PowerPoint - Training Innovations

Online career counselling: Developing
a pedagogy for e-career learning
Jiva Conference – Bangalore, India
Tannis Goddard
Training Innovations Inc.
[email protected]
 Identify the distinction between online
resources and service
 Consider how e-learning constructivist
pedagogy can guide the design and
development of online counselling services
 Explore the impact of locating narratives in
an online space related to the roles of
“giving” and “getting” online
 Identify changing roles for practitioners in
an online service model
Who Gives & Who Gets…Online
 Understanding an individuals’
resource needs
 Providing resource
 Orienting individuals to the
 Following up to verify the value
of the resources
 Practitioning exchange – a
purposeful focused
intervention to enhance an
individual’s career
development skills – building
from a constructivist, meaning
making perspective
Vuorinen & Sampson 2009
 Relocating the use of ICT from
a geographical solution to a
solution of learning and
Career Learning
Career development learning in its broadest form
relates to learning about the content and process
of career development or life/career
management. The content of career
development learning in essence represents
learning about self and learning about the world
of work. Process learning represents the
development of the skills necessary to navigate a
successful and satisfying life/career .
McMahon, Patton & Tatham, 2003, p.6
Career Learning
Career-learning thinking is an account of how
people learnt to manage working life.
It speaks for what they find, what they think-andfeel about that, the sense they make of it and the
bases they find for acting on it.
Law, 2010, p.2
Online Career Counselling
Learning & counselling that
takes place using an electronic
web-space, where the helping
relationship occurs through
the use of synchronous and
a-synchronous communication
Individuals have control in
accessing and completing their
development process while also
engaging in an interactive process
with their career facilitator to
create meaning and understanding.
Online Career Counselling
A Collaborative + Self Directed Process
Building an e-pedagogy for career learning
Information :: Explore
relevant career concepts
Personal Application ::
Engage in activities to apply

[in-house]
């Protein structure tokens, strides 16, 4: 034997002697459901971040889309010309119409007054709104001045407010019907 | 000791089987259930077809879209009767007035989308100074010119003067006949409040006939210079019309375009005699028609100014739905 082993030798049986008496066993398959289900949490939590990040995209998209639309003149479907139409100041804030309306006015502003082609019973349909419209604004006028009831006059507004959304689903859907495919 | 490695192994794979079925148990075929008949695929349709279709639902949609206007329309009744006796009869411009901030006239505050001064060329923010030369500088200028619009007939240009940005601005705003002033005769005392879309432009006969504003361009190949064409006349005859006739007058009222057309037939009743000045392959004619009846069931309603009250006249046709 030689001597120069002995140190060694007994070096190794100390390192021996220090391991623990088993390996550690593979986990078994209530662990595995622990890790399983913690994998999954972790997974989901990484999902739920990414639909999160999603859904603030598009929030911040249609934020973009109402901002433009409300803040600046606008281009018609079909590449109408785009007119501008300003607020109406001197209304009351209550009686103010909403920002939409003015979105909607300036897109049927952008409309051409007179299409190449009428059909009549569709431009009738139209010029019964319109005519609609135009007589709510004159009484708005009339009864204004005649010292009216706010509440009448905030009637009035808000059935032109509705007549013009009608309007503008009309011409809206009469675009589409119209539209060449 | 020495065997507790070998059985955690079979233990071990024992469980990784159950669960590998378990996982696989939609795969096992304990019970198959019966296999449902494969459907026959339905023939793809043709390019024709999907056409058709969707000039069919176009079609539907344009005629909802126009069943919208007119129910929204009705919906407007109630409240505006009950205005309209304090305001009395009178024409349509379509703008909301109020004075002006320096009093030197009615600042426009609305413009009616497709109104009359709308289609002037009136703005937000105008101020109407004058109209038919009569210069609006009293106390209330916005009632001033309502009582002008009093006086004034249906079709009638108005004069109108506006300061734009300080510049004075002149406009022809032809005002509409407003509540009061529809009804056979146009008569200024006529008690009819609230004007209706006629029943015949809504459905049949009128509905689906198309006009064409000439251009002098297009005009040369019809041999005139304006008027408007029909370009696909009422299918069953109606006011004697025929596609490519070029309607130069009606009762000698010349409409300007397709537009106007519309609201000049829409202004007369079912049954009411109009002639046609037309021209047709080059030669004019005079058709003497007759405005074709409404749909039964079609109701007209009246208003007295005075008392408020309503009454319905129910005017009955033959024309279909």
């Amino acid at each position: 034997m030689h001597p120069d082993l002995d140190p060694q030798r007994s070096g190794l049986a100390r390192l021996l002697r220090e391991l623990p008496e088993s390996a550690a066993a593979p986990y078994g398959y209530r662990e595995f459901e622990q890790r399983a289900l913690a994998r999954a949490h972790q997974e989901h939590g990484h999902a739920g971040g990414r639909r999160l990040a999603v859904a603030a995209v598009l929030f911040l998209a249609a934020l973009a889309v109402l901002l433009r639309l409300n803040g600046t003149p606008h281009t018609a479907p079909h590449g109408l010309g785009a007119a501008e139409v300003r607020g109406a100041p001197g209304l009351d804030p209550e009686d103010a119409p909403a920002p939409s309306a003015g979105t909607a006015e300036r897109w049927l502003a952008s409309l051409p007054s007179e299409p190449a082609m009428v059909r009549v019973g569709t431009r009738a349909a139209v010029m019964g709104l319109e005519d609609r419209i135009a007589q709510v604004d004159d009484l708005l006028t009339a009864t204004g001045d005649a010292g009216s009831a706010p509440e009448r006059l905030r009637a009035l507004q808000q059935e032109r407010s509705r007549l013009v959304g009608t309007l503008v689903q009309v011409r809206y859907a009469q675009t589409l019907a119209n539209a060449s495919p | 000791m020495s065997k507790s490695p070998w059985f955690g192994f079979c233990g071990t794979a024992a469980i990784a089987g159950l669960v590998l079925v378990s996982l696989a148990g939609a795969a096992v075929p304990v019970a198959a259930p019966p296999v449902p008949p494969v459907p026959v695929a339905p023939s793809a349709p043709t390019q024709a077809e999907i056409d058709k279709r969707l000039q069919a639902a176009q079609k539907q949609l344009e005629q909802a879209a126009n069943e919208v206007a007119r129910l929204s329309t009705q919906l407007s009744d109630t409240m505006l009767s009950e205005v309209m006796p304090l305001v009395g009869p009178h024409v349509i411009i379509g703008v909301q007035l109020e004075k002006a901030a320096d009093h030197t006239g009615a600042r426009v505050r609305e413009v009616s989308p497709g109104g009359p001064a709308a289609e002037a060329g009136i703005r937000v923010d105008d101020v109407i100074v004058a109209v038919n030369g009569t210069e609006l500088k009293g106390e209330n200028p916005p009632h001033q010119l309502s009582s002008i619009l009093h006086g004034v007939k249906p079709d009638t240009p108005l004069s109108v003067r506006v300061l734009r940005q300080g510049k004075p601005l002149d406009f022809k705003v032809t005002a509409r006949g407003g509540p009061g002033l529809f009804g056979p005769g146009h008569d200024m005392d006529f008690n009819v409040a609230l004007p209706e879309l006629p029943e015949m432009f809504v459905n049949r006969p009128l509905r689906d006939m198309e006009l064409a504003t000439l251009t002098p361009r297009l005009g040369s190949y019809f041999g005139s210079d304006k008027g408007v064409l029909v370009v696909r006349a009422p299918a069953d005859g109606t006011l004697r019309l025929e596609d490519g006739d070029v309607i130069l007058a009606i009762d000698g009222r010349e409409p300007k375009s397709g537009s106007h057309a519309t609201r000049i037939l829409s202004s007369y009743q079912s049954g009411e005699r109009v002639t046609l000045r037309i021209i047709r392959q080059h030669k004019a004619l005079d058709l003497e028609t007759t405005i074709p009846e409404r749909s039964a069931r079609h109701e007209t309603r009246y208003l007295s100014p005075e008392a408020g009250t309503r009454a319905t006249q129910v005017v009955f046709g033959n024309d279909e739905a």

concepts to self
Interaction ::
Communicate with
e-counsellor and, potentially,
other online participants to
collaboratively explore
Content Slides,
PDFs, Graphics
Resource links to
external websites
Document Storage
Audio or Video Files
Reflection Exchanges
Dynamic Activities
Private Messaging
(My Comm)
Live Chat
Standardized and
Informal Assessments
Group Discussion
Group Discussion
Scoping Program Models
Light Facilitation
In-depth facilitation
Client can self-select content
and activities to complete.
Pre-assessment can determine
the most applicable content
and activities for the client.
Practitioner can assess
content and activity needs
throughout client
Themed Bite-Sized
Content and activities are
organized and made available
by theme or objective.
Dialogue between practitioner
and client is most likely to
occur before or after client
engages with content and
Practitioner can serve as a
thread to support the
meaning making of a series of
bite-sized modules.
Content and activities can aim
to serve as a source of
facilitation through the career
learning process.
Practitioner can support
meaning making as client
navigates through content and
Dialogue with practitioner
and/or other clients is a key
component in a client’s
All possibilities can:
 be blended with F2F or V2V (phone) learning experiences
 include client-to-client interaction
 support long term or short term access
Locating the narrative online
 Space for client’s narrative to live in his/her
language intermixed with practitioner
 Transparent and recursive process
 “draws on imagination and creativity to
enable people to become much more
knowledgeable about themselves and to
increase their sense of agency” (Wright, 2002)
Practitioner Impact
 Expanding role - including design of interventions
 Adopting a constructivist philosophy – shifting
role from expert to facilitator of meaning-making
 Reconceiving how to build rapport and establish
on-going relationships with clients
 Developing strong reading-for-meaning skills and
empathetic writing skills
 Maintaining strong technical skills